Rose Saneuil has devised her own technique in the craft: multi-material inlaying, for which she has now lodged a patent application. Multi-material inlaying involves creating beautiful items such as intricate cases, watch dials, and jewellery using materials ranging from sycamore to lacewood, walnut burl, bone, straw, mother-of-pearl, leather, amaranth, zinc, shagreen, parchment, scarab elytra, Corian, brass, gold leaf, eggshells and more – combined in harmony.

  • Gold lace-maker Sara Bran

Gold lace-making is a new, innovative craft that builds on the basic jewellery and jewelsmithing practice of using a fretsaw for handmade openwork, adding a further technical dimension. The craft calls for the laceworker’s keen eye, mind and hand – and all the knowhow of a jeweller familiar with techniques such as forging, welding, assembly, surface treatments and finishings. Gold lace-making is extremely fine work, sometimes even more so than lacework, but has to be strong – and for jewellery pieces, also has to correspond to the item’s desired shape and relief.

  • Lapidarist: Fiona Maron

The art of lapidary consists in cutting or re-polishing a rough or partly cut stone to show it off at its very best. It is mainly used on stones destined for jewellery and watchmaking, although lapidarists are sometimes asked to work on ornamental stones, too. Another aspect of the craft involves engraving, particularly for signet rings and intaglios. The bulk of the work involves working afresh on stones that have been worn and so suffered from impacts, restoring them to their original splendour. Sometimes a jewel-setter may accidentally chip the stone during the setting process. In such cases, the lapidarist does the tiniest amount of work possible to allow the stone to be put back in the item in question.

  • Glassmith: Béatrice Binétruy

Glassmiths specialise in the creation and restoration of stained glass. Techniques including cutting, assembly and the colouring of pieces of glass enable glassmiths to create works of art and other decorative items.

  • 3-D modelling: Clémentine Schmid:

o     Three workshop topics:

Workshop 1 – 3-D Modelling basics: Learn about the fundamentals of 3-D modelling with our workshop dedicated to essential tools. Explore the creation of shapes and how to make them on the basis of sketches; the use of Boolean logic to merge and subtract shapes; deformation techniques, various forms of duplication and more. Take a deep dive into the fascinating world of 3-D modelling and develop the basic skills needed to bring your creative projects to life!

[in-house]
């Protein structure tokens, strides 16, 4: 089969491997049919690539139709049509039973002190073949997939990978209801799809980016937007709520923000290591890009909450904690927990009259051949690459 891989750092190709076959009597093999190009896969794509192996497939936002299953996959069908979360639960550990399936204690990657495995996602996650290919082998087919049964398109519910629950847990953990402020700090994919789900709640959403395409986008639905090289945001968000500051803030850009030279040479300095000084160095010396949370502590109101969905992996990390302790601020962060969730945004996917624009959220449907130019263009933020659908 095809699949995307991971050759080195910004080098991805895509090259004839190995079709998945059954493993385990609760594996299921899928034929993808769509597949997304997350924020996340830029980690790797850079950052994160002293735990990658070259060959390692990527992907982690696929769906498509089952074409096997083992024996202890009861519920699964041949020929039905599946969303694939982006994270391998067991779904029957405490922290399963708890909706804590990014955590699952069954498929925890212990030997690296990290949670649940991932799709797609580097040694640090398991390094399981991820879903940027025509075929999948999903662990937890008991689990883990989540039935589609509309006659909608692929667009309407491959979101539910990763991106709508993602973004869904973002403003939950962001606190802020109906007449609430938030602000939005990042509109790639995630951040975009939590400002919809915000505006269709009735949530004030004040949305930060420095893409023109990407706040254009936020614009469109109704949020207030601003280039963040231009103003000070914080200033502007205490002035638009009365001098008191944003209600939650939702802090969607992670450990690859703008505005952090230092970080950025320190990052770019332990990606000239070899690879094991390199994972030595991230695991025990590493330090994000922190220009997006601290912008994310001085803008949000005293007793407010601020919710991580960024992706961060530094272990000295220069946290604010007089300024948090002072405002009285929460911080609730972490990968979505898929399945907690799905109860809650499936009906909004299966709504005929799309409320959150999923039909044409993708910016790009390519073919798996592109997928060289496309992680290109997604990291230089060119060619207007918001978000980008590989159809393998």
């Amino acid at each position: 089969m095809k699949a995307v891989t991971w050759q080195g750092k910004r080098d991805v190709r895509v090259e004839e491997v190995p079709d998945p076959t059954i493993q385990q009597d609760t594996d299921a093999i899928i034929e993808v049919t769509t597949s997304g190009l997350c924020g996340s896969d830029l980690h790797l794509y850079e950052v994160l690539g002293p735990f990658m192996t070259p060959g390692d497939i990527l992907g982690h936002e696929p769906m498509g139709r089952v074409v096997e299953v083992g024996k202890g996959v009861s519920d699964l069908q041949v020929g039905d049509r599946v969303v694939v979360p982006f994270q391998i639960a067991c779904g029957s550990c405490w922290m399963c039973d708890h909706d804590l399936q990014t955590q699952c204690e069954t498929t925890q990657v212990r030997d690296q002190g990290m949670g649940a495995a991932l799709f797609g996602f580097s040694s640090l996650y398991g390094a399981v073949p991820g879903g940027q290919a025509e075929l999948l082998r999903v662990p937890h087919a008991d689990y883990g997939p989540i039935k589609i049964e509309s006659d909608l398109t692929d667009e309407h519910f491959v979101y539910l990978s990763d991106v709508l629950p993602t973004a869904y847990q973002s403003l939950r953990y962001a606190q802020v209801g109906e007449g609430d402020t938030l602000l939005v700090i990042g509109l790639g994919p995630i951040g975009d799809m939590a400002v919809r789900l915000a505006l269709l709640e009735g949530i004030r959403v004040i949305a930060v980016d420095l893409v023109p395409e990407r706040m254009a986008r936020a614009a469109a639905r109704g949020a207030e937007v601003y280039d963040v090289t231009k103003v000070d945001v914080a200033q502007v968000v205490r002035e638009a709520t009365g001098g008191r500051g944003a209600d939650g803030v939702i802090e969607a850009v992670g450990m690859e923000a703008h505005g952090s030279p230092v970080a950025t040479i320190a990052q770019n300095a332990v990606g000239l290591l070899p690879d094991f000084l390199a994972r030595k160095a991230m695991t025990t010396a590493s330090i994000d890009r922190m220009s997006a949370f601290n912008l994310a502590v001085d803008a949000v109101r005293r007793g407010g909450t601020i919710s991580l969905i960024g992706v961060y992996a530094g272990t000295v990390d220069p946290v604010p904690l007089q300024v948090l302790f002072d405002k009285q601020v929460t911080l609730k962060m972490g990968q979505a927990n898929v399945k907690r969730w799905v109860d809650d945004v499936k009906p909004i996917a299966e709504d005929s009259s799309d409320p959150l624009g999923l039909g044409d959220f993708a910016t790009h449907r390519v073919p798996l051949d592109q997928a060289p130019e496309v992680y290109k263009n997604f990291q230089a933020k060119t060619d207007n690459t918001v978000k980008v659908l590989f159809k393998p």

Workshop 2 – Freeform Creative Modelling: this presentation explores the world of freeform modelling. Discover all the basic tools you need to produce freeform shapes! Understand how freeform shapes are used alongside traditional 3-D modelling to create untrammelled, innovative designs. Delve into this creative method and find out about all it has to offer!

Workshop 3 – 3-D Modelling for Jewellery: Attend this workshop for a demonstration of the specific 3-D tools used in jewelsmithing to determine finger size, create precious stones, set and unset jewels, and create settings and claws. Immerse yourself in the world of jewelsmithing as you explore these specialised tools in a professional 3-D environment. Join us for an enlightening demonstration allowing you to discover these key skills.

  • Pearl-threading workshop: Sabine Gyger

Pearl-threading involves carefully threading a series of pearls on a thread in accordance with a specific pattern or design. For over 30 years now, Sabine Gyger has been threading pearls without adhesive – a traditional method that is sadly no longer used, or only very rarely so.

  • Art of covering: Vaudaux Genève

Founded in 1908 and based in Geneva, Vaudaux is a Swiss firm specialising in the design and manufacture of presentation cases, accessories and high-quality fine leather goods for luxury brands.


Since 1987 the Romandy Jewelsmithing Crafts Association (ASMEBI) has brought together jewellery and jewelsmithing artisans and companies alongside all other industry professionals. Its aim is to promote and represent these professions, as well as helping its members create synergies together and uphold the values of the trade. Over and above all this, it seeks to provide dual training in jewellery / jewelsmithing and jewel-setting, maintain the standards of these trainings, and ensure future generations can perpetuate the association’s international reputation for excellence.

To extend the scope of its activities and responsibilities, ASMEBI partners with VSGU, its counterpart for German-speaking Switzerland, to form OrTrA, the umbrella organisation for the jewellery and object design professions, responsible for dual training in Switzerland and full- time schools.

Having the professional association and schools in the same location at GemGenève is a way of strengthening ties and fostering interaction and support between professionals, trainers, students and apprentices. Collaboration with GemGenève is an excellent opportunity to raise the organisations’ profile, promoting and upholding their expertise as well as giving space to those still learning their craft, enabling them to familiarise themselves with the professional world they are set to join.

Confirmed crafts:

  • Jewel-setters: Ugo Mighali; Alice Nicolet; Mehdi Belharet & Lenny Coppel The craft of jewel-setter has existed ever since humans began making jewels.